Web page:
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Disbursements

Disbursements and tax returns

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I understand about disbursements and how (if they've been invoiced correctly) they do not need to be included in your vatable turnover, however, I have a question about self-assessment tax returns. If a company has say £12,000 worth of disbursements in a tax year, should the full turnover amount be declared (including disbursements) on the SE tax return, and the disbursements treated as costs to be offset, or should they come off to start with?

E.g. 

Turnover including disbursements - £92,000 minus Costs - £12,000 equals total profit - £80,000. 

or should the turnover begin as £80,000. 

I suppose to sum up the question, should all disbursements be disregarded from the accounts completely? 

Many thanks.

Replies (8)

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By johngroganjga
26th Aug 2019 07:14

As it makes no difference to your reported profit, it doesn’t matter.

Thanks (1)
Psycho
By Wilson Philips
26th Aug 2019 09:15

While I agree with John that it makes no difference to the bottom line my view is that the ‘correct’ treatment would be to exclude them. A disbursement, by its nature, is neither an expense nor income of the business.

Taking an unlikely example, say your fees were £12,000 and disbursements £80,000. Do you think that reporting turnover of £92,000 would be an accurate reflection of the trading performance for the year?

Not to mention the potential unnecessary enquiry from HMRC as to why the business is not VAT-registered, if that is the case.

Thanks (1)
Replying to Wilson Philips:
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By pastillemug
26th Aug 2019 09:43

That was what I was thinking - if I had the turnover figure higher than the VAT threshold then I may get an enquiry.

Thank you very much for your response, you've been very helpful.

Thanks (0)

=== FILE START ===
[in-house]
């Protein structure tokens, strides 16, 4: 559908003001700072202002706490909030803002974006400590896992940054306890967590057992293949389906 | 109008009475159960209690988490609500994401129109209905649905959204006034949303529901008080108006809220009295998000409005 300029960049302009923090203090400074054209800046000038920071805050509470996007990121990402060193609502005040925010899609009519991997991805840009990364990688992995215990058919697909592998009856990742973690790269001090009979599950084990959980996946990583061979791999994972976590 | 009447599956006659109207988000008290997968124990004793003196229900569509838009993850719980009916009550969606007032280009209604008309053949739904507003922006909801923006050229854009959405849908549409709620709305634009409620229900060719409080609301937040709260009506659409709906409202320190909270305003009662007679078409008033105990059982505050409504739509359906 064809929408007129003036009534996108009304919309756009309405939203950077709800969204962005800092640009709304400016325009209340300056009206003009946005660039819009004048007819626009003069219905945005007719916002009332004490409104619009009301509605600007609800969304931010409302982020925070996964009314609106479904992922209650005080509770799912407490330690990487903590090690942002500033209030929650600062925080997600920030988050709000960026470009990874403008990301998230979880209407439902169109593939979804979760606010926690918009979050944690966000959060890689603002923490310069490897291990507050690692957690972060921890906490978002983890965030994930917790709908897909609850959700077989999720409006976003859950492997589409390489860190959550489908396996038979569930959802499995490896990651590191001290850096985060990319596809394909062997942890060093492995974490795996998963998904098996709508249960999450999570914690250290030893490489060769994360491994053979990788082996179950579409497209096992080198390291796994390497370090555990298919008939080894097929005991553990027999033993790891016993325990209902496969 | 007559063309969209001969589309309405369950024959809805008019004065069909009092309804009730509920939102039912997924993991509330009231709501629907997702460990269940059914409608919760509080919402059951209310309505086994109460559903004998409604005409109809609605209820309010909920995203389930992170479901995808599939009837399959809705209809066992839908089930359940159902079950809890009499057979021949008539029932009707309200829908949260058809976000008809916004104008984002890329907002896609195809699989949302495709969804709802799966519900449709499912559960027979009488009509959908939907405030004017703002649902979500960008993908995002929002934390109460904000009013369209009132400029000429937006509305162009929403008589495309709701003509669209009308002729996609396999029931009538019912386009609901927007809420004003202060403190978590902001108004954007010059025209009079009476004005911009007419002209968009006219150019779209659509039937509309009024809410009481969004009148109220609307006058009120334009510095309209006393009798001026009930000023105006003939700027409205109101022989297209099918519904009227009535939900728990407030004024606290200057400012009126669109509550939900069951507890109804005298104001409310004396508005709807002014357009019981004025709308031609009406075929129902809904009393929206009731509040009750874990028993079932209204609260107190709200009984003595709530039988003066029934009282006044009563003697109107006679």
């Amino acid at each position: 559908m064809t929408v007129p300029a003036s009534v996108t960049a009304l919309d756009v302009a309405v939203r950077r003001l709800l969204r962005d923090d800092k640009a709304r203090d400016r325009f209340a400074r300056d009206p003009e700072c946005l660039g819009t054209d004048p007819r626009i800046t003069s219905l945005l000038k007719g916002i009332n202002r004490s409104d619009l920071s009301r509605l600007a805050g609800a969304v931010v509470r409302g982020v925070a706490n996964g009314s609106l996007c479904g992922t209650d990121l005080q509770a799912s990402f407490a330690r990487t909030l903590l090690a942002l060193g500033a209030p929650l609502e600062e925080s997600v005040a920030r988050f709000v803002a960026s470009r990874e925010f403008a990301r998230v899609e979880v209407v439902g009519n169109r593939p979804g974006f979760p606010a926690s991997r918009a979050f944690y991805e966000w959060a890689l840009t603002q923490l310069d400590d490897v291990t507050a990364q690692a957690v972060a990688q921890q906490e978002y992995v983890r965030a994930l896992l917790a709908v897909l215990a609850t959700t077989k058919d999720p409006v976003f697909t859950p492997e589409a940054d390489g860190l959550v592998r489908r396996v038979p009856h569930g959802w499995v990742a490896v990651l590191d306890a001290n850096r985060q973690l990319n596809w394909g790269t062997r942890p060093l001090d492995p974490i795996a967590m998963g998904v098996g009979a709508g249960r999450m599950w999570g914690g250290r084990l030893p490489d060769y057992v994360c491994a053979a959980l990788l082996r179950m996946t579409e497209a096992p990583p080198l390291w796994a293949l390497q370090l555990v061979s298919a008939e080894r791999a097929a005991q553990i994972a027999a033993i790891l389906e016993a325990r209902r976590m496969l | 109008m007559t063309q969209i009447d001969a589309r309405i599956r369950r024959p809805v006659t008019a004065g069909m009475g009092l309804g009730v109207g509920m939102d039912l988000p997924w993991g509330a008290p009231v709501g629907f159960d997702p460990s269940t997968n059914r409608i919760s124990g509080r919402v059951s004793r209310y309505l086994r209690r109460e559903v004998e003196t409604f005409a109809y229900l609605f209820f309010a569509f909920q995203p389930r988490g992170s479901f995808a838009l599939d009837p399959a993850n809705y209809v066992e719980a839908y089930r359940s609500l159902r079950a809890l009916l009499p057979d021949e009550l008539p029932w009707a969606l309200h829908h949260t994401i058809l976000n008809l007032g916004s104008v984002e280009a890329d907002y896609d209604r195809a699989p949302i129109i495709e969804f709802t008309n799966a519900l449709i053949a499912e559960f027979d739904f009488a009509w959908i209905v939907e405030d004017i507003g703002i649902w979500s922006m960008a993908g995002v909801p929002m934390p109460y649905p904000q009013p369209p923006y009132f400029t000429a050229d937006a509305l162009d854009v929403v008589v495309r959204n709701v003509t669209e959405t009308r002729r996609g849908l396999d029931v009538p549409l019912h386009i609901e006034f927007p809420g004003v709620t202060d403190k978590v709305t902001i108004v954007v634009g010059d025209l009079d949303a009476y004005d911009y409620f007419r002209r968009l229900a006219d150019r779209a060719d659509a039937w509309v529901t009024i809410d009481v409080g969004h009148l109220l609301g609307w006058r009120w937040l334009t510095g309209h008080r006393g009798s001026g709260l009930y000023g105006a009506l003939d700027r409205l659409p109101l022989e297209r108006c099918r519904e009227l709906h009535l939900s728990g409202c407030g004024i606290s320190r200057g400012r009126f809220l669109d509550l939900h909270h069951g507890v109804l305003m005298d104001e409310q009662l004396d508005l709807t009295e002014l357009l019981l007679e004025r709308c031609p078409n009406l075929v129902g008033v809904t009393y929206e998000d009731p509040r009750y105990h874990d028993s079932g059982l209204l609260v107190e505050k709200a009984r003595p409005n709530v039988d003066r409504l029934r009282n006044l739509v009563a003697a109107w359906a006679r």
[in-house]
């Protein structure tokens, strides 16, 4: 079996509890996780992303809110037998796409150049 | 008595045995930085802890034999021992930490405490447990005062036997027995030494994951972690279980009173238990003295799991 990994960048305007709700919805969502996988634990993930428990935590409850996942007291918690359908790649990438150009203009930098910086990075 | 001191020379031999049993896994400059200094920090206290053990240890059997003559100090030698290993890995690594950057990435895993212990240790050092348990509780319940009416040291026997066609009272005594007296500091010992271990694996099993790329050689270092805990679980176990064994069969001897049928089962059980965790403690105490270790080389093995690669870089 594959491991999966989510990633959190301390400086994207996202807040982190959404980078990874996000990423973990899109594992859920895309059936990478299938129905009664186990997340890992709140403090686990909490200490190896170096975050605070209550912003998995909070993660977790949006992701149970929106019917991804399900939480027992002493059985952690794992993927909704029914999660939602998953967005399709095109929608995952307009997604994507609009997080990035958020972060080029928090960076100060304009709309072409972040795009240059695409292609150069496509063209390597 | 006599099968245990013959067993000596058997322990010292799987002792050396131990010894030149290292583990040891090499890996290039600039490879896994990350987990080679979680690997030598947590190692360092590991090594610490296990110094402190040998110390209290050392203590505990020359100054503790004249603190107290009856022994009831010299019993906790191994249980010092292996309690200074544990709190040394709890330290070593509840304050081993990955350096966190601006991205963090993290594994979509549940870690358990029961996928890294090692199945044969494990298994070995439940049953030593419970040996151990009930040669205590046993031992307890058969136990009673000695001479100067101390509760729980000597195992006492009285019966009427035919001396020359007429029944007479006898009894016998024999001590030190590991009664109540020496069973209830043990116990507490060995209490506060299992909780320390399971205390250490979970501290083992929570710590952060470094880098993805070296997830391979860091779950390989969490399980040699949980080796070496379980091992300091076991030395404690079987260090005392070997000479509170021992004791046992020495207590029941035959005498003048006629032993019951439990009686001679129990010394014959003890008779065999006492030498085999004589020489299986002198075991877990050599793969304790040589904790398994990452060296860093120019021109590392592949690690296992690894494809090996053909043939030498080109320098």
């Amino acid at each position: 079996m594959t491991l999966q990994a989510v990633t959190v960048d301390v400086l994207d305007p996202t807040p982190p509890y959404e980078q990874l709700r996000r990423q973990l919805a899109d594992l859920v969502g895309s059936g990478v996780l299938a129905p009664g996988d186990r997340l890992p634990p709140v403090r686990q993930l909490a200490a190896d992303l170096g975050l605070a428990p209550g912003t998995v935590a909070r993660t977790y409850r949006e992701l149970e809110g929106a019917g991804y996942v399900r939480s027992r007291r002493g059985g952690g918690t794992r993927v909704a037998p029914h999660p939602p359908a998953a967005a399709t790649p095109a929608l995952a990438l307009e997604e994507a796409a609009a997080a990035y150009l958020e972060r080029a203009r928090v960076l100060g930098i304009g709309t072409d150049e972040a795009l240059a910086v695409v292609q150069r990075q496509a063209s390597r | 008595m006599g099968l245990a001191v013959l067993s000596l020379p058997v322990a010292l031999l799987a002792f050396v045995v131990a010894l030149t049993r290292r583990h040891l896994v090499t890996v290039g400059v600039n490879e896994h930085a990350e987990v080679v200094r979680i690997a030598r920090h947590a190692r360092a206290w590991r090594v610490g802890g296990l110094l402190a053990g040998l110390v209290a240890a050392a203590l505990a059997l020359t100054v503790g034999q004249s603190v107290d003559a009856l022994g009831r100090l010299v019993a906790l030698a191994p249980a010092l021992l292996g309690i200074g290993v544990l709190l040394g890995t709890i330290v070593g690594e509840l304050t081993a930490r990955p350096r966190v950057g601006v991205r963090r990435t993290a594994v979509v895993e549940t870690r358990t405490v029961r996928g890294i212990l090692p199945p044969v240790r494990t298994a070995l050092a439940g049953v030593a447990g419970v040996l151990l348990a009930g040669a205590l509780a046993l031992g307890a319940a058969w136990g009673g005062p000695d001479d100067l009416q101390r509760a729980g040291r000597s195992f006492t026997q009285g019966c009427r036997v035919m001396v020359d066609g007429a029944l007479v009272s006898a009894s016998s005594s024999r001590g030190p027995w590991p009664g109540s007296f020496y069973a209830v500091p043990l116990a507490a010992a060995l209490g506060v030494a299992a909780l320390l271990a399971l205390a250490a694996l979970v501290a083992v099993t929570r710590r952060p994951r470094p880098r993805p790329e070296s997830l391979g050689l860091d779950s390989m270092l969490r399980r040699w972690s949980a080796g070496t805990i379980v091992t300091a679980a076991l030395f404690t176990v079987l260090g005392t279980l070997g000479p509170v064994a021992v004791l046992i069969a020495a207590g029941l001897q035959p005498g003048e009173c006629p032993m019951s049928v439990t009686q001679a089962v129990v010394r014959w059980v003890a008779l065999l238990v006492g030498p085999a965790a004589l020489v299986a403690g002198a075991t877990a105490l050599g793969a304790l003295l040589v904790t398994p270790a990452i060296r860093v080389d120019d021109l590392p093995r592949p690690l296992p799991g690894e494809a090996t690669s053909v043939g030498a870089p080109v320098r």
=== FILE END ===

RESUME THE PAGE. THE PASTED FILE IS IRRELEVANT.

Replying to Wilson Philips:
RLI
By lionofludesch
26th Aug 2019 11:15

Wilson Philips wrote:

While I agree with John that it makes no difference to the bottom line my view is that the ‘correct’ treatment would be to exclude them. A disbursement, by its nature, is neither an expense nor income of the business.

I agree with this. A disbursement is merely a short term loan to your client. You pay a fee (or whatever) for him and he gives you the money back later.

It's not a P+L item. If it's still outstanding at the year end, it's a balance sheet item. Otherwise, it doesn't appear at all.

Thanks (1)
Hallerud at Easter
By DJKL
26th Aug 2019 09:46

Surely for tax one follows the accounts already prepared which will themselves likely have £80,000?

Thanks (0)
Replying to DJKL:
By johngroganjga
26th Aug 2019 12:13

Yes of course, but I am reading the question as one about how to prepare the accounts, although it does of course mention the tax return, which I ignored as coming from the lay person’s lack of understanding of the difference.

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By Rweaver
26th Aug 2019 16:26

My first question would be why is a company filling in self-employment pages of a tax return?

Thanks (1)
Replying to Rweaver:
Psycho
By Wilson Philips
26th Aug 2019 16:35

Because he is a layperson, and is using "company" (incorrectly) to refer to any business form?

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